Québec City on foot

A walking tour of the city’s best sights

Rue du Trésor
You'll find that the past often meets present as you walk through historic Québec City. –Québec City

Why take a guided tour when you can get out and enjoy all Québec City has to offer at your own pace? From historic sites to restaurants and shopping, the storied city’s attractions are nestled closely together, making a walking tour one of the best ways to see it all. Below, we’ve detailed two exciting walking tours—one in Upper Town and one in Lower Town—that give tourists a comprehensive look at life in La Vieille Capitale.

Day one: Take a journey through historic Upper Town

1. Get started on your visite historique with a trip to the Plains of Abraham, Canada’s first national historic park, viewed by many as an oasis of greenery in the heart of the city. At 250 acres, the park is the site of two important battles in the French and Indian War. Stop in the museum to learn more about the park’s military history, or enjoy a morning stroll through its lush green meadows.

The fountain Tourny by the Parliament Building —Québec City


2. Walk northeast along the boardwalk until you come to the Citadelle, a star-shaped fortress known for its role in fending off an American invasion during the War of 1812. Located on the top of Cap Diamant, the highest point in the area, the Citadelle offers a beautiful view of the surrounding city. The fortress is still an active military base, so be sure to watch the changing of the guards on summer mornings at 10 a.m. Continue along the fortifications—city walls built between 1608 and 1871—to experience North America’s only walled city north of Mexico. Nearly three miles in length and open to the public, the walls offer a peek into the city’s vast defense system.

3. Exit the fortifications at Porte St. Louis to visit the Parliament Building, where Québec City’s National Assembly meets. Take a moment to appreciate both the building’s stunning Second Empire architecture and the 22 statues of important figures in Québec’s history lining the building exterior. If you like, head inside for one of many daily tours, or stay outdoors and enjoy the splendor that is Fontaine de Tourny, a 23-foot fountain purchased in France and donated to the city by the Simons family, owners of the largest department stores in Québec City, in 2007.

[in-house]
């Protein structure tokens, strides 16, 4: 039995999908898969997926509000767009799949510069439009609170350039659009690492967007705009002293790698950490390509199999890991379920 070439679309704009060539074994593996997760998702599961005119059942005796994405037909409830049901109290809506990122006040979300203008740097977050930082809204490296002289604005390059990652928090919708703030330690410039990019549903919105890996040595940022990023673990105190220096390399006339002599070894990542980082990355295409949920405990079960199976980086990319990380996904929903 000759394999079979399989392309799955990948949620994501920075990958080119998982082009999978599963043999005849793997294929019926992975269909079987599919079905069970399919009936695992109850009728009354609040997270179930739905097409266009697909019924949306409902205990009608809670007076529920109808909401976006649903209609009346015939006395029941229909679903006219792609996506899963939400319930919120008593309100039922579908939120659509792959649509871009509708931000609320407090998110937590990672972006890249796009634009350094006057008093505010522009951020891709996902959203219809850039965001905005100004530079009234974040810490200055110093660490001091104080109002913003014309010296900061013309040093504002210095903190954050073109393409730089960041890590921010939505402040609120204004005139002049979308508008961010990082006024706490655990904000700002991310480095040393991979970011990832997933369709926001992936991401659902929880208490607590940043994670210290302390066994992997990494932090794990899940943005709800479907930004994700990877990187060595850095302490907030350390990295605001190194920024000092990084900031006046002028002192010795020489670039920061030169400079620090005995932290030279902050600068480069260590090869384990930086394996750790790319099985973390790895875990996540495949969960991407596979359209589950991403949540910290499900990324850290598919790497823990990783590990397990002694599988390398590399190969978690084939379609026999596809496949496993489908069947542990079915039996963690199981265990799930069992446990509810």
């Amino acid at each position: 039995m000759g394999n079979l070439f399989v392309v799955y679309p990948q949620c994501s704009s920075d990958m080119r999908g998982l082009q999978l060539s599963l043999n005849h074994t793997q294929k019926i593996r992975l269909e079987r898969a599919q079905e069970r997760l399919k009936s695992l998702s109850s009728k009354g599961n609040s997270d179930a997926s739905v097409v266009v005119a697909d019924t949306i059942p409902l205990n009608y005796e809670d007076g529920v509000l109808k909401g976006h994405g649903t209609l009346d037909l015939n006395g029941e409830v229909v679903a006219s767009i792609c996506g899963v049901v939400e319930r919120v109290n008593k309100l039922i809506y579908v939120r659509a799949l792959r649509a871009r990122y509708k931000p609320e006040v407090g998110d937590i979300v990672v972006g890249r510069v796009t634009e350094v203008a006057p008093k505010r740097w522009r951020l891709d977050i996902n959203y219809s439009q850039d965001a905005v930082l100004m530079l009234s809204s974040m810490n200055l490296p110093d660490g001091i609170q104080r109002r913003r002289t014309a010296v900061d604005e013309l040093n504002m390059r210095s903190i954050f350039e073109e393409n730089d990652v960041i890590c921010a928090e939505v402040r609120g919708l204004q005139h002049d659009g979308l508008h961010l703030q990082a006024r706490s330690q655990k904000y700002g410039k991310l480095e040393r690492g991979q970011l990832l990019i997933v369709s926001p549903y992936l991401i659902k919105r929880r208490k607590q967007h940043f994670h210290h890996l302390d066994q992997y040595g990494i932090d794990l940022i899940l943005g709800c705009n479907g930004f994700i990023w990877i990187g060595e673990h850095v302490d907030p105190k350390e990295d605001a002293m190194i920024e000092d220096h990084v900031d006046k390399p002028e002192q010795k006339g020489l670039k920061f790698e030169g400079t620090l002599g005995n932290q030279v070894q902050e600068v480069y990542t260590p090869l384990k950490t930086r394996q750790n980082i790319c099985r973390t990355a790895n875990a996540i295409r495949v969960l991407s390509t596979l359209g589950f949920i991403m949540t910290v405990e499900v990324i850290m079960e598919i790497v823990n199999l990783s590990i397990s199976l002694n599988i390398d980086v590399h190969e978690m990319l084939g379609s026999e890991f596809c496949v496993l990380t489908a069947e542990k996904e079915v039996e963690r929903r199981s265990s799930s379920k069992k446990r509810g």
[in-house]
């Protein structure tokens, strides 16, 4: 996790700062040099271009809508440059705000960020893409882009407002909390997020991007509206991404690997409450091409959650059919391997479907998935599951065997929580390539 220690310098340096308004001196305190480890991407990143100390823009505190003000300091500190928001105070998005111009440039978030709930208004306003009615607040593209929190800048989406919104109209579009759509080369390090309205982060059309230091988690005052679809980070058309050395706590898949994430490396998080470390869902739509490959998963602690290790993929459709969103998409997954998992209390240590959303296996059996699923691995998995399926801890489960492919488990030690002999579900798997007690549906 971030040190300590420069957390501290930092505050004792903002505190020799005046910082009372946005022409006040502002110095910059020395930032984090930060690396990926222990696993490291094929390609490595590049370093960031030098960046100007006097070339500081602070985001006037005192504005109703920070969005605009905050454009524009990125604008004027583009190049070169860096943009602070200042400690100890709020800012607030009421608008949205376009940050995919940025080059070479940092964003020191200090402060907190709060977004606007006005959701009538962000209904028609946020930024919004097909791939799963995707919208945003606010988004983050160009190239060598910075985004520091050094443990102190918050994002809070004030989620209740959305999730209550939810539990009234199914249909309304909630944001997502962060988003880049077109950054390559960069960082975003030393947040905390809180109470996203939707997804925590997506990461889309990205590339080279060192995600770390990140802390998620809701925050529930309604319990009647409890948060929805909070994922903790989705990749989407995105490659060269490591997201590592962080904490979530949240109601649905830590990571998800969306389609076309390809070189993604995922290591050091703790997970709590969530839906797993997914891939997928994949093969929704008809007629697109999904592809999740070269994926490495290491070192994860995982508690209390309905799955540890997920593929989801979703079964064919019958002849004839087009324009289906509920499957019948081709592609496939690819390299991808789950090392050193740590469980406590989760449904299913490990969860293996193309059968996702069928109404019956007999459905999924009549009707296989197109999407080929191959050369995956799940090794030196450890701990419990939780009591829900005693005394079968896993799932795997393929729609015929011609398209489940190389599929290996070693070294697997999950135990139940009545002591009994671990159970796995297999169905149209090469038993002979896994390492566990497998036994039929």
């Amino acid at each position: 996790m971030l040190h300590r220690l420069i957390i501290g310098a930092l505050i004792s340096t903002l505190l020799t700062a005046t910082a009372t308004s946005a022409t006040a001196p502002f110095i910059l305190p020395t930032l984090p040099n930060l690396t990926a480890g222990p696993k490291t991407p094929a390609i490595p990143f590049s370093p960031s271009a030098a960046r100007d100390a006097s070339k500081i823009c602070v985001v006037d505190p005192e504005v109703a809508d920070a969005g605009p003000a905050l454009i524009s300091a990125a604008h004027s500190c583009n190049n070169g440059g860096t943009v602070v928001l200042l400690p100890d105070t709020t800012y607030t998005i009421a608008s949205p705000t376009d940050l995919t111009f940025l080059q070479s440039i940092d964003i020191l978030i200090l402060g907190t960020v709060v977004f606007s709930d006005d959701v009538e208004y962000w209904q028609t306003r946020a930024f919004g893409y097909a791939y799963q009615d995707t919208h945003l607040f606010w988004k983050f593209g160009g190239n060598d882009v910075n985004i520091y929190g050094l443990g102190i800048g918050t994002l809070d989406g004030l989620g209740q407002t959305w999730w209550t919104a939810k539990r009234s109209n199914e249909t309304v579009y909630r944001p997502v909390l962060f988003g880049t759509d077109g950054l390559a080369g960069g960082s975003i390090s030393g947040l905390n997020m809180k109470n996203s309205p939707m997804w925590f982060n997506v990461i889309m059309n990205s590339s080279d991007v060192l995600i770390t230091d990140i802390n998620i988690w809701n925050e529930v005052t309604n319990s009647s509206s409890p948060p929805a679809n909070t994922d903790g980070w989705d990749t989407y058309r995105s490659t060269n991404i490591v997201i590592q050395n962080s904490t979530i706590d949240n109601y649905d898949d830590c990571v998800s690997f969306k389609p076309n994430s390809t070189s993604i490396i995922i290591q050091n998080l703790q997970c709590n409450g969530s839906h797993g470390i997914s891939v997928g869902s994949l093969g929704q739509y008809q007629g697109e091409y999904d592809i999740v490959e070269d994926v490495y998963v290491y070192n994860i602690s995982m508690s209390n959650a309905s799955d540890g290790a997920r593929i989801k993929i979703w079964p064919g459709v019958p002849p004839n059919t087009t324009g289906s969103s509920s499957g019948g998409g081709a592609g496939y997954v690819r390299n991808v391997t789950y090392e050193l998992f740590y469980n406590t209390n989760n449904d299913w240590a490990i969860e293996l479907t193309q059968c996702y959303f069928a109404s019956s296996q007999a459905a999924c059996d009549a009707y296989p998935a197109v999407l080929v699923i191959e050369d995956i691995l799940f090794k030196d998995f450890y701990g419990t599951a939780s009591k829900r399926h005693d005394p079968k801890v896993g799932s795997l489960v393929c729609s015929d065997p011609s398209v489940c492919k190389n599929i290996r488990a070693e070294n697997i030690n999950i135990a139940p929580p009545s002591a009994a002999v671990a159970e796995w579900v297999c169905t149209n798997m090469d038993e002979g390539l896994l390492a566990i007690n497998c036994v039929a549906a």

4. Grab a traditional French lunch along Rue St. Louis before continuing up to Rue St. Jean for a delicious surprise: Canadian Maple Delights, or Les Délices de l’Érable. Stock up on all the maple goodies your heart desires—from syrup and candies to dressings and rubs, this is the one-stop shop for those with a sweet tooth.

Rue St-Jean
Rue St. Jean —Québec City

5. After recovering from your sugar crash, stroll east to Rue Trésor, where you might find some new décor for your home. The narrow street is an open-air gallery that’s home to several artists who set up shop every day to sell original paintings, etchings, and silkscreen works.

6. Next, walk to what is perhaps Québec City’s best-known attraction: Château Frontenac. Cicérone offers tours of the building, but what’s special about the hotel is the view from the outside. Said to be the most photographed hotel in the world, Château Frontenac is situated perfectly for a sweeping view of the St. Lawrence River and Laurentian Mountains. To enjoy the upscale experience inside without booking a room, grab a cocktail at one of the hotel’s two bars.

Day two: Enjoy Lower Town, the bustling city below

Petit Champlain
Petit Champlain —Québec City

1. From Terrasse Dufferin—after you take in the spectacular view of the St-Lawrence River and the Petit Champlain—take the funicular, on which you’ll travel 195 feet at a 45-degree angle down to Lower Town. Or, for more of a workout, take the Breakneck Steps (L’Escalier Casse-Cou). In the summer, locals run these stairs and others in the city in the Québec City Staircase Challenge—when you see the incline, you’ll know why it’s called a challenge!


2. Both the funicular and stairs lead to Rue du Petit-Champlain, a quaint street full of shops, restaurants, and bars. The narrow alley is the oldest commercial district in North America and feels distinctly European: Here, it’s clear the French were very influential in the city’s design.

3. Once you’ve shopped Petit-Champlain, head north to Place-Royale, where city founder Samuel Champlain constructed the first trading post in 1608. Now, the square is a bustling location for events and the home to Notre-Dame-des-Victoires Church, the oldest stone church in North America. Stop inside to view a stunning set of 19th century frescoes as well as a model of the Brézé, the ship that transported Lieutenant General Marquis de Tracy to Canada.

Vieux Port
Vieux-Port —Québec City

4. Located within a five-minute walk of one another, Musée de la place Royale and Musée de la Civilisation offer an inside look at the history of Québec City. At Musée de la Civilisation, learn about the city’s rich culture and take part in a family workshop. For a more immersive experience, visit Musée de la Place-Royale, where you can view historical reenactments by performers in period costume.

5. Round out your trip to Lower Town with an evening at Vieux-Port (Old Port). Visit one of Rue St. Paul’s many shops, galleries, and cafés, or stop at the Québec Public Market during the day for seasonal fruit, cheese, meats, and baked goods.


Sponsored By Québec City

Visit the only walled city north of Mexico for European-inspired charm, modern cuisine, and 400 years of history. Explore Québec City at quebecregion.com/en/.

This content was produced by Boston Globe Media in collaboration with the advertiser. The editorial department of Boston.com had no role in its production or display.

48 hours in Québec City
June 4, 2016 | 11:59 AM